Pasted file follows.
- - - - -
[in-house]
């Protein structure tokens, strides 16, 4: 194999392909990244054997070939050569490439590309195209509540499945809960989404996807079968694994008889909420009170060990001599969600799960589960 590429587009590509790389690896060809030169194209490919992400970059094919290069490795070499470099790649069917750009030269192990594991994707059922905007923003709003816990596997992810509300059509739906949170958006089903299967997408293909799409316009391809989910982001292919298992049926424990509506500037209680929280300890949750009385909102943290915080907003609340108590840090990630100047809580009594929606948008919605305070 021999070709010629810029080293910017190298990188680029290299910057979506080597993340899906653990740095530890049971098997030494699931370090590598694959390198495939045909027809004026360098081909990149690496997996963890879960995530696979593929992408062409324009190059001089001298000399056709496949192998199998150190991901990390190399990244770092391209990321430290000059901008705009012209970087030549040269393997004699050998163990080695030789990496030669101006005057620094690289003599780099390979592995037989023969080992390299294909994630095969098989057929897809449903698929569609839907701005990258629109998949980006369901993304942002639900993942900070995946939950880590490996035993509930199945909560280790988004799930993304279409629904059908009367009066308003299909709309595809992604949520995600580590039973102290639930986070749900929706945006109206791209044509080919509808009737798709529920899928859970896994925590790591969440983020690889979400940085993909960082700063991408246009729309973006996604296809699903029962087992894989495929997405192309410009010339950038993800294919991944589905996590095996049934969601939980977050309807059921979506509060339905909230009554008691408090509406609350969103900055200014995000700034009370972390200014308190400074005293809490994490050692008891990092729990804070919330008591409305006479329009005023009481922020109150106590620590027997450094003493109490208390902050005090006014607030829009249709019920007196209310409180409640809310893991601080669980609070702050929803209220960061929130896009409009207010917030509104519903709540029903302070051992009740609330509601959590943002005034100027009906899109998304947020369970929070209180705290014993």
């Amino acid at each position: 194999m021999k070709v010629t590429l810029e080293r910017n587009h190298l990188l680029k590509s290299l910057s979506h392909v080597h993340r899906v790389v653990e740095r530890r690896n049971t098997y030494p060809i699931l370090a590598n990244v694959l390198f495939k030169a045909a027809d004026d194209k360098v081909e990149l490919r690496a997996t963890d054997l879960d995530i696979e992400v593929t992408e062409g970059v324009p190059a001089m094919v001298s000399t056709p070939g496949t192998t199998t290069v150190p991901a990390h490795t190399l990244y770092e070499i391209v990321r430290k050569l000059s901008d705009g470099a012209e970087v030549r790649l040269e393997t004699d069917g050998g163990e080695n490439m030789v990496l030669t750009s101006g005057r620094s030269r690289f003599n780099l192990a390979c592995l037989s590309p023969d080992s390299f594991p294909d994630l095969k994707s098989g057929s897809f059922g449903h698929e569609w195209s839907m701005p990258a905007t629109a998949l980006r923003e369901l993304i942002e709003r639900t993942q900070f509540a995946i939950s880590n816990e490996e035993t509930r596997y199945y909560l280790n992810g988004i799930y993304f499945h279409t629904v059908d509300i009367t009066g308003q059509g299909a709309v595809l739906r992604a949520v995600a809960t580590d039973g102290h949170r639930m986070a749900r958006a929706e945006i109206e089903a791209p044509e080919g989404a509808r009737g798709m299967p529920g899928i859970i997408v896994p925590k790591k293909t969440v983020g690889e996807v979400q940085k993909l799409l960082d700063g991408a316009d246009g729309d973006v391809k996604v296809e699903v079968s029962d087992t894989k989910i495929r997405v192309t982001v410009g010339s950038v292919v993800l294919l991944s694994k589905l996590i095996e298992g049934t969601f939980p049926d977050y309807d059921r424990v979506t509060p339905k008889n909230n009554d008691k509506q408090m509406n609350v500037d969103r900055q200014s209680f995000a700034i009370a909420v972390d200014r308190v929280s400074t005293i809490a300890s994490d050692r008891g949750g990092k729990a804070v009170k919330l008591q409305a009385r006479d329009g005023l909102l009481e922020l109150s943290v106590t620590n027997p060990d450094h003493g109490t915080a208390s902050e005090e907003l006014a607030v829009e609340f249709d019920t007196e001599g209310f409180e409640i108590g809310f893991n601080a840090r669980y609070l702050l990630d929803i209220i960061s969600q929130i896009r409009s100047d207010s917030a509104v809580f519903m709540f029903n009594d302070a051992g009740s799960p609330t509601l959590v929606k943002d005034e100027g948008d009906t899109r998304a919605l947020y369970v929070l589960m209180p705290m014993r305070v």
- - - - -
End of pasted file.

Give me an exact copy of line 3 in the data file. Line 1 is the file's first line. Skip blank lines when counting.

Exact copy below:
């Amino acid at each position: 194999m021999k070709v010629t590429l810029e080293r910017n587009h190298l990188l680029k590509s290299l910057s979506h392909v080597h993340r899906v790389v653990e740095r530890r690896n049971t098997y030494p060809i699931l370090a590598n990244v694959l390198f495939k030169a045909a027809d004026d194209k360098v081909e990149l490919r690496a997996t963890d054997l879960d995530i696979e992400v593929t992408e062409g970059v324009p190059a001089m094919v001298s000399t056709p070939g496949t192998t199998t290069v150190p991901a990390h490795t190399l990244y770092e070499i391209v990321r430290k050569l000059s901008d705009g470099a012209e970087v030549r790649l040269e393997t004699d069917g050998g163990e080695n490439m030789v990496l030669t750009s101006g005057r620094s030269r690289f003599n780099l192990a390979c592995l037989s590309p023969d080992s390299f594991p294909d994630l095969k994707s098989g057929s897809f059922g449903h698929e569609w195209s839907m701005p990258a905007t629109a998949l980006r923003e369901l993304i942002e709003r639900t993942q900070f509540a995946i939950s880590n816990e490996e035993t509930r596997y199945y909560l280790n992810g988004i799930y993304f499945h279409t629904v059908d509300i009367t009066g308003q059509g299909a709309v595809l739906r992604a949520v995600a809960t580590d039973g102290h949170r639930m986070a749900r958006a929706e945006i109206e089903a791209p044509e080919g989404a509808r009737g798709m299967p529920g899928i859970i997408v896994p925590k790591k293909t969440v983020g690889e996807v979400q940085k993909l799409l960082d700063g991408a316009d246009g729309d973006v391809k996604v296809e699903v079968s029962d087992t894989k989910i495929r997405v192309t982001v410009g010339s950038v292919v993800l294919l991944s694994k589905l996590i095996e298992g049934t969601f939980p049926d977050y309807d059921r424990v979506t509060p339905k008889n909230n009554d008691k509506q408090m509406n609350v500037d969103r900055q200014s209680f995000a700034i009370a909420v972390d200014r308190v929280s400074t005293i809490a300890s994490d050692r008891g949750g990092k729990a804070v009170k919330l008591q409305a009385r006479d329009g005023l909102l009481e922020l109150s943290v106590t620590n027997p060990d450094h003493g109490t915080a208390s902050e005090e907003l006014a607030v829009e609340f249709d019920t007196e001599g209310f409180e409640i108590g809310f893991n601080a840090r669980y609070l702050l990630d929803i209220i960061s969600q929130i896009r409009s100047d207010s917030a509104v809580f519903m709540f029903n009594d302070a051992g009740s799960p609330t509601l959590v929606k943002d005034e100027g948008d009906t899109r998304a919605l947020y369970v929070l589960m209180p705290m014993r305070v």